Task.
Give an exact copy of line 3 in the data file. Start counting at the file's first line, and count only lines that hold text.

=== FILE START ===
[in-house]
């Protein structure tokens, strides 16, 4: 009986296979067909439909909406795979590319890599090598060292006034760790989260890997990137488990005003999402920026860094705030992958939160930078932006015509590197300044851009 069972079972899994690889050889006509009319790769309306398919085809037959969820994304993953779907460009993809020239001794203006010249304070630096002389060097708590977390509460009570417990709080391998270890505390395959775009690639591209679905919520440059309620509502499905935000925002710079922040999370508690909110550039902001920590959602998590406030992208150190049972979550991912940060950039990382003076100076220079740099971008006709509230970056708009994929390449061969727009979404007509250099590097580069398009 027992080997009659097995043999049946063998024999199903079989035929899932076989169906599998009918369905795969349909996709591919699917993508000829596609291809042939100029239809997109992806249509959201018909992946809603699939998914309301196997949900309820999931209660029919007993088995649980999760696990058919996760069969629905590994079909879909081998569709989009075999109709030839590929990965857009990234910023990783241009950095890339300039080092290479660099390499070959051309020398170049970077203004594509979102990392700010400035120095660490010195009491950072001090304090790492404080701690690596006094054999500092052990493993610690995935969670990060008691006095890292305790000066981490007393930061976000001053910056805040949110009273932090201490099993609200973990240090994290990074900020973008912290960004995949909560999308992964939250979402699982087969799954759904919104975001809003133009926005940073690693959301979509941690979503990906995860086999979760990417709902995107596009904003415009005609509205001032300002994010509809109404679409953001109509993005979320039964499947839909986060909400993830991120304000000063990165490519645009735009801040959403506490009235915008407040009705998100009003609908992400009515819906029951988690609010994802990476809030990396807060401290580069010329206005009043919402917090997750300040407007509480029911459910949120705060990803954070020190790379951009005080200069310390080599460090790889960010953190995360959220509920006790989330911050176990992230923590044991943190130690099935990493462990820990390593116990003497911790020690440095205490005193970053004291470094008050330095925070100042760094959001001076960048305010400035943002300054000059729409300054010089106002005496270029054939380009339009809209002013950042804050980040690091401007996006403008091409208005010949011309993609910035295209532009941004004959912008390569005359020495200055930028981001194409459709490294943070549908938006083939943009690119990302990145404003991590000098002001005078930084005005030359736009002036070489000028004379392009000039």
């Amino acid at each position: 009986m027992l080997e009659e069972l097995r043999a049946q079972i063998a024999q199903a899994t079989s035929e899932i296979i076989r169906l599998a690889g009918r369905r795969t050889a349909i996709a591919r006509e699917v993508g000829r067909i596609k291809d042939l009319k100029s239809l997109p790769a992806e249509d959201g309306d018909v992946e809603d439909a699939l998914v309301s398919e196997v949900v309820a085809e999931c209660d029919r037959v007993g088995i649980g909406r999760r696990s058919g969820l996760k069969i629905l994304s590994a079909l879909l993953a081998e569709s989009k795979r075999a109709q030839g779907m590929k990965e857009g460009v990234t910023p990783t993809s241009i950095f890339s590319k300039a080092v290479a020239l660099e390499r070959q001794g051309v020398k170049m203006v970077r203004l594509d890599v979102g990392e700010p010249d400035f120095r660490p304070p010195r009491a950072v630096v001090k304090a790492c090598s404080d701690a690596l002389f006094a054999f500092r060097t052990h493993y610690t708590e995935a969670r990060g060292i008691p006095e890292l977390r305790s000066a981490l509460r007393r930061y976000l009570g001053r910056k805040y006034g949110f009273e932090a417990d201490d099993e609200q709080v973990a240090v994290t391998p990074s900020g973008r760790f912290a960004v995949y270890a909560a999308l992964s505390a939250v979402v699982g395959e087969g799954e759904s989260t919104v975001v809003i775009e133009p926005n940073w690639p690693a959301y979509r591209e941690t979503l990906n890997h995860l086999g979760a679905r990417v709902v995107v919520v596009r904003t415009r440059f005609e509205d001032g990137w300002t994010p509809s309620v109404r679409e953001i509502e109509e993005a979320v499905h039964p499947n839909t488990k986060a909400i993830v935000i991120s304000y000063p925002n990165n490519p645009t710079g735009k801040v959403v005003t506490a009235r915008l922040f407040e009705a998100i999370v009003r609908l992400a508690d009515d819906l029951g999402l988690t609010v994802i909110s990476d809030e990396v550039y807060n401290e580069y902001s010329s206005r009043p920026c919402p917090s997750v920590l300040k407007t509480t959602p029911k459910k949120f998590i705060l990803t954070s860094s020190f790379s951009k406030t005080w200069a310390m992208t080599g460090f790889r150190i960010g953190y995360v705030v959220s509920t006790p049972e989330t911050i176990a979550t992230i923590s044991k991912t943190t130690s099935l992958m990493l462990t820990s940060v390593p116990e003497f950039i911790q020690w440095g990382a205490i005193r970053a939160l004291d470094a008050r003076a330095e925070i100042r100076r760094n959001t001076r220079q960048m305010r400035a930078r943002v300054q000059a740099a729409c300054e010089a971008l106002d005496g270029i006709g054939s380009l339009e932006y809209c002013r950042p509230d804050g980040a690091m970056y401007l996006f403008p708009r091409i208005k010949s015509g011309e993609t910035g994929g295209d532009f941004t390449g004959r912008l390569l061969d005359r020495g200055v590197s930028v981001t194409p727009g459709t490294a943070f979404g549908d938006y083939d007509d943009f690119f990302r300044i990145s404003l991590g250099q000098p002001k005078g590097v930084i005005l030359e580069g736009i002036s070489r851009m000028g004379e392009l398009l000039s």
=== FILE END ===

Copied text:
């Amino acid at each position: 009986m027992l080997e009659e069972l097995r043999a049946q079972i063998a024999q199903a899994t079989s035929e899932i296979i076989r169906l599998a690889g009918r369905r795969t050889a349909i996709a591919r006509e699917v993508g000829r067909i596609k291809d042939l009319k100029s239809l997109p790769a992806e249509d959201g309306d018909v992946e809603d439909a699939l998914v309301s398919e196997v949900v309820a085809e999931c209660d029919r037959v007993g088995i649980g909406r999760r696990s058919g969820l996760k069969i629905l994304s590994a079909l879909l993953a081998e569709s989009k795979r075999a109709q030839g779907m590929k990965e857009g460009v990234t910023p990783t993809s241009i950095f890339s590319k300039a080092v290479a020239l660099e390499r070959q001794g051309v020398k170049m203006v970077r203004l594509d890599v979102g990392e700010p010249d400035f120095r660490p304070p010195r009491a950072v630096v001090k304090a790492c090598s404080d701690a690596l002389f006094a054999f500092r060097t052990h493993y610690t708590e995935a969670r990060g060292i008691p006095e890292l977390r305790s000066a981490l509460r007393r930061y976000l009570g001053r910056k805040y006034g949110f009273e932090a417990d201490d099993e609200q709080v973990a240090v994290t391998p990074s900020g973008r760790f912290a960004v995949y270890a909560a999308l992964s505390a939250v979402v699982g395959e087969g799954e759904s989260t919104v975001v809003i775009e133009p926005n940073w690639p690693a959301y979509r591209e941690t979503l990906n890997h995860l086999g979760a679905r990417v709902v995107v919520v596009r904003t415009r440059f005609e509205d001032g990137w300002t994010p509809s309620v109404r679409e953001i509502e109509e993005a979320v499905h039964p499947n839909t488990k986060a909400i993830v935000i991120s304000y000063p925002n990165n490519p645009t710079g735009k801040v959403v005003t506490a009235r915008l922040f407040e009705a998100i999370v009003r609908l992400a508690d009515d819906l029951g999402l988690t609010v994802i909110s990476d809030e990396v550039y807060n401290e580069y902001s010329s206005r009043p920026c919402p917090s997750v920590l300040k407007t509480t959602p029911k459910k949120f998590i705060l990803t954070s860094s020190f790379s951009k406030t005080w200069a310390m992208t080599g460090f790889r150190i960010g953190y995360v705030v959220s509920t006790p049972e989330t911050i176990a979550t992230i923590s044991k991912t943190t130690s099935l992958m990493l462990t820990s940060v390593p116990e003497f950039i911790q020690w440095g990382a205490i005193r970053a939160l004291d470094a008050r003076a330095e925070i100042r100076r760094n959001t001076r220079q960048m305010r400035a930078r943002v300054q000059a740099a729409c300054e010089a971008l106002d005496g270029i006709g054939s380009l339009e932006y809209c002013r950042p509230d804050g980040a690091m970056y401007l996006f403008p708009r091409i208005k010949s015509g011309e993609t910035g994929g295209d532009f941004t390449g004959r912008l390569l061969d005359r020495g200055v590197s930028v981001t194409p727009g459709t490294a943070f979404g549908d938006y083939d007509d943009f690119f990302r300044i990145s404003l991590g250099q000098p002001k005078g590097v930084i005005l030359e580069g736009i002036s070489r851009m000028g004379e392009l398009l000039s």